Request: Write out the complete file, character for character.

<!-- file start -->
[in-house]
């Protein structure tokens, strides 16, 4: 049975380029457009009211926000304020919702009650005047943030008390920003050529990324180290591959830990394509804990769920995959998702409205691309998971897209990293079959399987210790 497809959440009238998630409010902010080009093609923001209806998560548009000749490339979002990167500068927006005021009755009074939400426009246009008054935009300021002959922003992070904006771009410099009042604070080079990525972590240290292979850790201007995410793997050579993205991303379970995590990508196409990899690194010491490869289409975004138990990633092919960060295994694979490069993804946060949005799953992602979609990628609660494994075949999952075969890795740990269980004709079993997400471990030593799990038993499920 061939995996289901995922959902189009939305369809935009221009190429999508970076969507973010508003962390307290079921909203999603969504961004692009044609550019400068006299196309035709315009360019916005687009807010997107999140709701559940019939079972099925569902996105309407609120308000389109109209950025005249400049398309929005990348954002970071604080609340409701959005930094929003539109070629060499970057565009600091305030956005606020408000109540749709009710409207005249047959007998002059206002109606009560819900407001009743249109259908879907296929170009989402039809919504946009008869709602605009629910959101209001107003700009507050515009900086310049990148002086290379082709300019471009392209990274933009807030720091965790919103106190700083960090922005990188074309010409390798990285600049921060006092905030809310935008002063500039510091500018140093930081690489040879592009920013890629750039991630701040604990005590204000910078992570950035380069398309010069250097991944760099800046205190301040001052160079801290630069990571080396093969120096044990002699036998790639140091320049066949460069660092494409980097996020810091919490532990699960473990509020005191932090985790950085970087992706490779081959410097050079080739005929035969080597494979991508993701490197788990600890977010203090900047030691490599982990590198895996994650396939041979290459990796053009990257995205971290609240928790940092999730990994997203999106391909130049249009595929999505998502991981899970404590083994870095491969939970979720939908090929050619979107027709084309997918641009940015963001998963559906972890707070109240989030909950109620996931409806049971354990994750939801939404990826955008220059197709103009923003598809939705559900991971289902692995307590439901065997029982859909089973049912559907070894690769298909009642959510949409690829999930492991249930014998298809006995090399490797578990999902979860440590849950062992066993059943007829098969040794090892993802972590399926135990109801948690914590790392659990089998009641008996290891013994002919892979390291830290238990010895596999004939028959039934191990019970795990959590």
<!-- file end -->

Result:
[in-house]
């Protein structure tokens, strides 16, 4: 049975380029457009009211926000304020919702009650005047943030008390920003050529990324180290591959830990394509804990769920995959998702409205691309998971897209990293079959399987210790 497809959440009238998630409010902010080009093609923001209806998560548009000749490339979002990167500068927006005021009755009074939400426009246009008054935009300021002959922003992070904006771009410099009042604070080079990525972590240290292979850790201007995410793997050579993205991303379970995590990508196409990899690194010491490869289409975004138990990633092919960060295994694979490069993804946060949005799953992602979609990628609660494994075949999952075969890795740990269980004709079993997400471990030593799990038993499920 061939995996289901995922959902189009939305369809935009221009190429999508970076969507973010508003962390307290079921909203999603969504961004692009044609550019400068006299196309035709315009360019916005687009807010997107999140709701559940019939079972099925569902996105309407609120308000389109109209950025005249400049398309929005990348954002970071604080609340409701959005930094929003539109070629060499970057565009600091305030956005606020408000109540749709009710409207005249047959007998002059206002109606009560819900407001009743249109259908879907296929170009989402039809919504946009008869709602605009629910959101209001107003700009507050515009900086310049990148002086290379082709300019471009392209990274933009807030720091965790919103106190700083960090922005990188074309010409390798990285600049921060006092905030809310935008002063500039510091500018140093930081690489040879592009920013890629750039991630701040604990005590204000910078992570950035380069398309010069250097991944760099800046205190301040001052160079801290630069990571080396093969120096044990002699036998790639140091320049066949460069660092494409980097996020810091919490532990699960473990509020005191932090985790950085970087992706490779081959410097050079080739005929035969080597494979991508993701490197788990600890977010203090900047030691490599982990590198895996994650396939041979290459990796053009990257995205971290609240928790940092999730990994997203999106391909130049249009595929999505998502991981899970404590083994870095491969939970979720939908090929050619979107027709084309997918641009940015963001998963559906972890707070109240989030909950109620996931409806049971354990994750939801939404990826955008220059197709103009923003598809939705559900991971289902692995307590439901065997029982859909089973049912559907070894690769298909009642959510949409690829999930492991249930014998298809006995090399490797578990999902979860440590849950062992066993059943007829098969040794090892993802972590399926135990109801948690914590790392659990089998009641008996290891013994002919892979390291830290238990010895596999004939028959039934191990019970795990959590």